Could you elaborate on the character Judy?
Andy Shauf: With Judy, I was putting a little bit of each of my relationships into the character. There are certain things — “Television Blue,” for example, is loosely based on something that actually happened in my life. So it’s a lot of little glimpses of characteristics or events from my own past.
I never felt like I fully developed the character, like with Skyline and the whole batch of songs that I wrote around that. I was writing in such a weird, scattered way, trying to find the story with each new song that I wrote. So I didn’t really have a good character sketch or a good idea of who Judy was. Judy was a lot of snapshots of things that had happened around me. If you listen to it, and you get a good picture of who this person is, that’s great. I don’t know if I ever had a good picture.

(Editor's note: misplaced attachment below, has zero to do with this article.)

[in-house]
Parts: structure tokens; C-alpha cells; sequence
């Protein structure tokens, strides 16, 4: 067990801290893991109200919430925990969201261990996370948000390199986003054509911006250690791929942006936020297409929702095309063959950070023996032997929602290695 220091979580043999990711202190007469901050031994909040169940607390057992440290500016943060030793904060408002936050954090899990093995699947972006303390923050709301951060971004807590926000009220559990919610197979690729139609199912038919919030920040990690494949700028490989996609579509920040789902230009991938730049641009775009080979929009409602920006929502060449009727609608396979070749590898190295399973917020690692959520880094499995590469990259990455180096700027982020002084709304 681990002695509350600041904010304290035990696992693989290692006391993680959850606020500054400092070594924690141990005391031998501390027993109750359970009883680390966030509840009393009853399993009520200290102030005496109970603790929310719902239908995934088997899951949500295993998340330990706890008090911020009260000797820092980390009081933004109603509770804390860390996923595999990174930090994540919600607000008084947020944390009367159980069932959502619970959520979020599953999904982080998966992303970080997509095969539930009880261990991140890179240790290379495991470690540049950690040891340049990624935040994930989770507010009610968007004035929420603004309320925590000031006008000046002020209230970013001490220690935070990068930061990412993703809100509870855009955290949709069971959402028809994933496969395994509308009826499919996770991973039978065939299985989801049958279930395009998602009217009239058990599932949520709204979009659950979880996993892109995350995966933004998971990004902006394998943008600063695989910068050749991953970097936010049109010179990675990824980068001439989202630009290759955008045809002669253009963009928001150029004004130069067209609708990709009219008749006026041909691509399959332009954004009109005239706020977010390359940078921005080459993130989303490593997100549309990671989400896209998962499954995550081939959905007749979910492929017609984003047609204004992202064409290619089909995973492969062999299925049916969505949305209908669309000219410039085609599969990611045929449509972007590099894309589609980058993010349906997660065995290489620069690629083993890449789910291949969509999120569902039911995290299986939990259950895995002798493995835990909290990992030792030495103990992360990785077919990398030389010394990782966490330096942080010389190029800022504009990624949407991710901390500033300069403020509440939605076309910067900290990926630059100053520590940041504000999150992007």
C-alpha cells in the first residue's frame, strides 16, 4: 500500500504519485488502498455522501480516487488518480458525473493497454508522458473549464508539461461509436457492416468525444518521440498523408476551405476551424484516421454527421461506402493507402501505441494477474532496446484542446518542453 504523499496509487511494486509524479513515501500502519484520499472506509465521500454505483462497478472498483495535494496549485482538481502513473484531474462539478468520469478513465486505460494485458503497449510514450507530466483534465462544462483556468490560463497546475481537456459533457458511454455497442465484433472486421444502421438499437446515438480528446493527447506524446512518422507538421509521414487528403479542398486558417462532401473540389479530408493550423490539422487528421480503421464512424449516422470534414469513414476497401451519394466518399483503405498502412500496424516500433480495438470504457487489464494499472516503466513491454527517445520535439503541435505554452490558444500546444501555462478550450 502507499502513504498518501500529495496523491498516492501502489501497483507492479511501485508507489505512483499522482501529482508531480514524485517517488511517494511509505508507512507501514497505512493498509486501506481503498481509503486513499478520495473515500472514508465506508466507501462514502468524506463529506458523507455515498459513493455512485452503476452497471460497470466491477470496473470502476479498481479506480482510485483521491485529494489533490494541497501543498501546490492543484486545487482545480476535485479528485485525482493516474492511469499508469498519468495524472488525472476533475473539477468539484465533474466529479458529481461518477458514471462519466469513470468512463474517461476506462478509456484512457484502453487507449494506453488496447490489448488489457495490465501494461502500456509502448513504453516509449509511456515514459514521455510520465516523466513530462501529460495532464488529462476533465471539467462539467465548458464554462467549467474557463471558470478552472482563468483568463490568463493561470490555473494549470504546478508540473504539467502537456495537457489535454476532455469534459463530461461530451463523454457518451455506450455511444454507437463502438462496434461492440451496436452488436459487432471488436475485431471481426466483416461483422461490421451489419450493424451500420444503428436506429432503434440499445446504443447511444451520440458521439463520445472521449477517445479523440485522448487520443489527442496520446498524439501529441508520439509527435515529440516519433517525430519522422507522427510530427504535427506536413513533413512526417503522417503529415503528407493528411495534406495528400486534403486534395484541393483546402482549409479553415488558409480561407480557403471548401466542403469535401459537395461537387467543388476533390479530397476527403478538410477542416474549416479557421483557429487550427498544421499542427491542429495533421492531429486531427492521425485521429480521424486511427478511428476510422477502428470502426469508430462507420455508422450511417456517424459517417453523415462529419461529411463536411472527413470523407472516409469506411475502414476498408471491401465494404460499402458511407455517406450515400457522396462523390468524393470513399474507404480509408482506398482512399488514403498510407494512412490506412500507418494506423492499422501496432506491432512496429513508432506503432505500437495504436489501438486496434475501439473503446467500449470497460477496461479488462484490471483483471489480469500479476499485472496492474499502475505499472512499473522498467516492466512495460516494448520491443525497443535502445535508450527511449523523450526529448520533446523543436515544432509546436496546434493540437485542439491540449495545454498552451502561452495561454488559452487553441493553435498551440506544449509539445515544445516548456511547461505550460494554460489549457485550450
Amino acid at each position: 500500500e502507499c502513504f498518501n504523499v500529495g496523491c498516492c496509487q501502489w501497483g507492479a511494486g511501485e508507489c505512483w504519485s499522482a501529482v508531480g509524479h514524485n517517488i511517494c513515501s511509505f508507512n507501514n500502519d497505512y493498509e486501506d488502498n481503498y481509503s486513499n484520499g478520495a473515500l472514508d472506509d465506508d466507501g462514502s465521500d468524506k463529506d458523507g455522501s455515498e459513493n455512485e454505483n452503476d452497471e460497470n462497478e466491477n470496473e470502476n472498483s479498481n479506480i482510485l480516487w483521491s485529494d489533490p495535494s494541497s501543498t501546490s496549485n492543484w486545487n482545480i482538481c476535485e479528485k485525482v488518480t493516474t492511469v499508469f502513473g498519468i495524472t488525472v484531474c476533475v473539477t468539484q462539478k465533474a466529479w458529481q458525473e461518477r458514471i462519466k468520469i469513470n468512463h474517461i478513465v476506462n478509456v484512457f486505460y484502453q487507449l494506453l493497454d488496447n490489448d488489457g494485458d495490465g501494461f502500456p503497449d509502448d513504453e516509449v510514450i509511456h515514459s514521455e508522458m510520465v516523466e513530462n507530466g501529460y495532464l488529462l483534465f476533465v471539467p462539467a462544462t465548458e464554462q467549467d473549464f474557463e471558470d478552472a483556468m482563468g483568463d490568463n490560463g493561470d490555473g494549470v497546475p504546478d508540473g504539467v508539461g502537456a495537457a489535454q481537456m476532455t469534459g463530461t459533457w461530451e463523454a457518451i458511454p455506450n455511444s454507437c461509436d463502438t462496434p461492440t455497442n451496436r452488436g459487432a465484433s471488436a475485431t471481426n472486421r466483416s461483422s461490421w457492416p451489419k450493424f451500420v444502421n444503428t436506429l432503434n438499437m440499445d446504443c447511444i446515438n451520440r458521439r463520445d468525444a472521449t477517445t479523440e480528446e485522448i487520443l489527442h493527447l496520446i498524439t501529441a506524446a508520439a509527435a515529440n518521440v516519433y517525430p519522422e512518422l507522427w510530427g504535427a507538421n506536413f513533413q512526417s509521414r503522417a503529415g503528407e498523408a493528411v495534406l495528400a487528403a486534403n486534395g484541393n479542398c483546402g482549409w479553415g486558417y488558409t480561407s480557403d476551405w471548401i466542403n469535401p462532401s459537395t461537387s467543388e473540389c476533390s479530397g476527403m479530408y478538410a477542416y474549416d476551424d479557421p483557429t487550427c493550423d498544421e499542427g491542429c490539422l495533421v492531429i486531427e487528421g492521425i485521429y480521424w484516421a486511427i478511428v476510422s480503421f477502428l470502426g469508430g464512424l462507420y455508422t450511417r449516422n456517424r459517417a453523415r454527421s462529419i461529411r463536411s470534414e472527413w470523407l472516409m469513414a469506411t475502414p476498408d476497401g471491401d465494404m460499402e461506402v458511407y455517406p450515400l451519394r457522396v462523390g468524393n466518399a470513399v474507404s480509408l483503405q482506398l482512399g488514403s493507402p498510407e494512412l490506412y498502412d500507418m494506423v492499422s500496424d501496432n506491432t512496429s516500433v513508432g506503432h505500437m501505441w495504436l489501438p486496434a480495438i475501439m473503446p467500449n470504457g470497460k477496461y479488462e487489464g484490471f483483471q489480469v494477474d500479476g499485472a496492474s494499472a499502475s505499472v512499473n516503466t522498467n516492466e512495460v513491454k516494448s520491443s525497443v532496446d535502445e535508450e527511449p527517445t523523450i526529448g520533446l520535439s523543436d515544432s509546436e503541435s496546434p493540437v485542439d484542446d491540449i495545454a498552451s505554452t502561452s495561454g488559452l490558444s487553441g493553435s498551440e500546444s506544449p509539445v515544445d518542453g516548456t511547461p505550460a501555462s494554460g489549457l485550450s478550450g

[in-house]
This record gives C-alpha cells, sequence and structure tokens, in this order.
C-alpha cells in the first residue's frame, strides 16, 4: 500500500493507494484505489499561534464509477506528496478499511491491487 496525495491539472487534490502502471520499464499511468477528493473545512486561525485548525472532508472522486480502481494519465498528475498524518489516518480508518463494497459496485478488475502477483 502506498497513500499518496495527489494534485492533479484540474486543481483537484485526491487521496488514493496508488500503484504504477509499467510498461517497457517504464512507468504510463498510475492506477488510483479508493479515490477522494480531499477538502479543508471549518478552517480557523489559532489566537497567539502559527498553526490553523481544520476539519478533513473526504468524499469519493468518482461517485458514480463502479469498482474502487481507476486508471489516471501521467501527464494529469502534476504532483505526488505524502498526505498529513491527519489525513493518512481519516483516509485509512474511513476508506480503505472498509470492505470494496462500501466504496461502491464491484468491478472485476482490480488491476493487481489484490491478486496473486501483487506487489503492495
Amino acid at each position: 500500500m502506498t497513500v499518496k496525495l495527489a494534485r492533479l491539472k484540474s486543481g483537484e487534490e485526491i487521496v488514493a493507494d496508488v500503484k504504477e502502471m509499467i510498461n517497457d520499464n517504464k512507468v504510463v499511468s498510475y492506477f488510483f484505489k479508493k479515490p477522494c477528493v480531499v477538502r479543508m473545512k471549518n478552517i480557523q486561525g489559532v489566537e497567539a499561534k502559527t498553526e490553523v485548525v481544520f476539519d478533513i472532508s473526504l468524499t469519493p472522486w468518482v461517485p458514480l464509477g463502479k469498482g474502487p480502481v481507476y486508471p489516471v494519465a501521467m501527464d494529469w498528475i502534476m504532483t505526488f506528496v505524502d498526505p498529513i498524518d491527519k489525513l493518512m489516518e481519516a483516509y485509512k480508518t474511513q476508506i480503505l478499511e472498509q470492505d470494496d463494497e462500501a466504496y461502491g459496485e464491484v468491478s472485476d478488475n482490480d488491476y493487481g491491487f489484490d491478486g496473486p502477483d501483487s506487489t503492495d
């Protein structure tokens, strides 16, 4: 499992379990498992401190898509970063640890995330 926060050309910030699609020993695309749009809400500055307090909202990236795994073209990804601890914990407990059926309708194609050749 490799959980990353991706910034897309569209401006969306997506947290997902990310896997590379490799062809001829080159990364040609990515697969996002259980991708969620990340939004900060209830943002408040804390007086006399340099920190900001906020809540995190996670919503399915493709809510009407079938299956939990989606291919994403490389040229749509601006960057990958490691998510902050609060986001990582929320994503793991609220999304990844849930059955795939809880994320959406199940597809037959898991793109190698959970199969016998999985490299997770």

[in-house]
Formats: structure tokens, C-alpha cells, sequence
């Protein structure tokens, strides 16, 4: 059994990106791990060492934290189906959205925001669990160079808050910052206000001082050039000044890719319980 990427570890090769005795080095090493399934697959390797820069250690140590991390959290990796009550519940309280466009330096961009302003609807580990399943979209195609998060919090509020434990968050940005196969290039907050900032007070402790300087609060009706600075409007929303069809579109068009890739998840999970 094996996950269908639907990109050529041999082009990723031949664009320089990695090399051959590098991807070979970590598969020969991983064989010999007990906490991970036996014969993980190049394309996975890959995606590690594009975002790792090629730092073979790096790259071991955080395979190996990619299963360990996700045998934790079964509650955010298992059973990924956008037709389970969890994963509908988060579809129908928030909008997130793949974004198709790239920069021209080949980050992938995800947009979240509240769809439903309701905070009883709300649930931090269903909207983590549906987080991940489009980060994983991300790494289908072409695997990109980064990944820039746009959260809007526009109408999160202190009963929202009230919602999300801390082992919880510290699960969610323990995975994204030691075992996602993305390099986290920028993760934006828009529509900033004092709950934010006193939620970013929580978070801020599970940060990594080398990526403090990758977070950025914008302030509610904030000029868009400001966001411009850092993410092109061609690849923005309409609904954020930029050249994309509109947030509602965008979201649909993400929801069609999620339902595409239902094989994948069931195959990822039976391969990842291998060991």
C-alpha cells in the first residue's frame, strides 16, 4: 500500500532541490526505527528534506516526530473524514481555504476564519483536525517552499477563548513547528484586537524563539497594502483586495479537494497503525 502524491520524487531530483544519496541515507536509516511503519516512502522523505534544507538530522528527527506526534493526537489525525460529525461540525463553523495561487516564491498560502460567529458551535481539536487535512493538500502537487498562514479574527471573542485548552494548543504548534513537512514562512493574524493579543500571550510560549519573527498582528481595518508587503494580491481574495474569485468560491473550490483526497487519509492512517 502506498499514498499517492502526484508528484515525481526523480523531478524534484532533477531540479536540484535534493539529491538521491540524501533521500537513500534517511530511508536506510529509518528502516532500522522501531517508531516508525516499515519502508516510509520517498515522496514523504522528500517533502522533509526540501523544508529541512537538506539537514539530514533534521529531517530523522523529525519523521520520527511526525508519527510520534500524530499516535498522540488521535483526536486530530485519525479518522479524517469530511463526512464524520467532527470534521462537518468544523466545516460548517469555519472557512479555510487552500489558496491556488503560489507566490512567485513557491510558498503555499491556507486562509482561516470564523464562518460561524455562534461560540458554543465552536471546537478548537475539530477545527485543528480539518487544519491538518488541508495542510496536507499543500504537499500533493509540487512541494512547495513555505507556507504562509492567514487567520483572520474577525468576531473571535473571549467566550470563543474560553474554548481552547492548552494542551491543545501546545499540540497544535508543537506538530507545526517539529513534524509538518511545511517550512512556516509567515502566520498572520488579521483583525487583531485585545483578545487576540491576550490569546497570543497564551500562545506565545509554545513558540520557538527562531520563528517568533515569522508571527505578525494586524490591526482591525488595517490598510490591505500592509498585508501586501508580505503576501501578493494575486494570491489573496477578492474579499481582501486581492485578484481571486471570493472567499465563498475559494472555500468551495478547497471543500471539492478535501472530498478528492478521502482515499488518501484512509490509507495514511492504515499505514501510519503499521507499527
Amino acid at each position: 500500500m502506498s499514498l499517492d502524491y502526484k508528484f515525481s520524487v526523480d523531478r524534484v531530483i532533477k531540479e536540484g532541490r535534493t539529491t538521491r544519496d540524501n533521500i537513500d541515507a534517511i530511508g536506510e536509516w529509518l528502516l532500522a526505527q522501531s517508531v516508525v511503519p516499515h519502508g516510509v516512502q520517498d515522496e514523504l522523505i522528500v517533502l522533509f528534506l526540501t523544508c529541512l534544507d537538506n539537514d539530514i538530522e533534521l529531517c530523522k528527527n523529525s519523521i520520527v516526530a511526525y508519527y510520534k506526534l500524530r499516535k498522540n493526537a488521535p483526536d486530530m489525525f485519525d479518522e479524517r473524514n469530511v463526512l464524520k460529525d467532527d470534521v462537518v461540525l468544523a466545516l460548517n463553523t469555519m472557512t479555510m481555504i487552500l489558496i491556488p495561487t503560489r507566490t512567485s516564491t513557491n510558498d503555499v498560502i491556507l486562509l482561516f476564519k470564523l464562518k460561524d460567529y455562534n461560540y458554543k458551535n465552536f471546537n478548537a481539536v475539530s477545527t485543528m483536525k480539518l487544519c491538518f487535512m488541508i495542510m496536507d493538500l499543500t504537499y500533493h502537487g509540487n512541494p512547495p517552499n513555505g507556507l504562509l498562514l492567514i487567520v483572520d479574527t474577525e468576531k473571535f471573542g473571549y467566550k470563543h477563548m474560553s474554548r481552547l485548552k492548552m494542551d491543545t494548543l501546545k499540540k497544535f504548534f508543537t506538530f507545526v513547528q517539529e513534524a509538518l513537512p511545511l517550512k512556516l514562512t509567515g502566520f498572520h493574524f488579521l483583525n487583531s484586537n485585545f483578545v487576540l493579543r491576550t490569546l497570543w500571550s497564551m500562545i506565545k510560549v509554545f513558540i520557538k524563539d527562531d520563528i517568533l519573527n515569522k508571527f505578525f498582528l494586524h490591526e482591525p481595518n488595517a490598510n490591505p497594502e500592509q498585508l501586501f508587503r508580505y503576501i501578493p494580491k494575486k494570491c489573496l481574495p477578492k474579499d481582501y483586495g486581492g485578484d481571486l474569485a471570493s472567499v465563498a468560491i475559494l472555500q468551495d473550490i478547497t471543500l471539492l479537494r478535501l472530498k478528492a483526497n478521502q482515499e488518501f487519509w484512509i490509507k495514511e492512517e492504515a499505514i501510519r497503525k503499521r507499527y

Jeremy is a character that has also appeared in previous records, and I was wondering if you could speak a little on his character and presence here.
Andy Shauf: There was a point where, really early on in the writing for Skyline, Judy was Sherry, who’s one of the characters on The Party. I was going to continue using those characters. That kind of just stuck around in “Jeremy’s Wedding.” I guess there’s a bit of a link if you want to make a link between the two records. I think now he’s a character that’s one of those friends who you’ve fallen out of touch with. But they’re very recognizable and they bring a certain mood around.
Would you say you imagine them more as archetypes rather than fully fleshed out characters?
Andy Shauf: Yeah. With The Party characters, I’m not necessarily picturing these people physically. It’s more like, The Party was a group of friends. Neon Skyline is pretty much the same group of friends, but they’ve aged a little bit. Like a group of friends you bump into every once in a while?
Do you think that you would continue with this group of characters?
Andy Shauf: I’m gonna go in a different direction, but maybe in the future I’ll revisit this world. I need to give it a rest for a little. I definitely had a lot of time since we’ve stopped playing shows until now, so I’m pretty far along in another project. And, yeah, it’s a little bit different. Still stories and characters, but they’re different this time.
Do you have a favorite track on the record?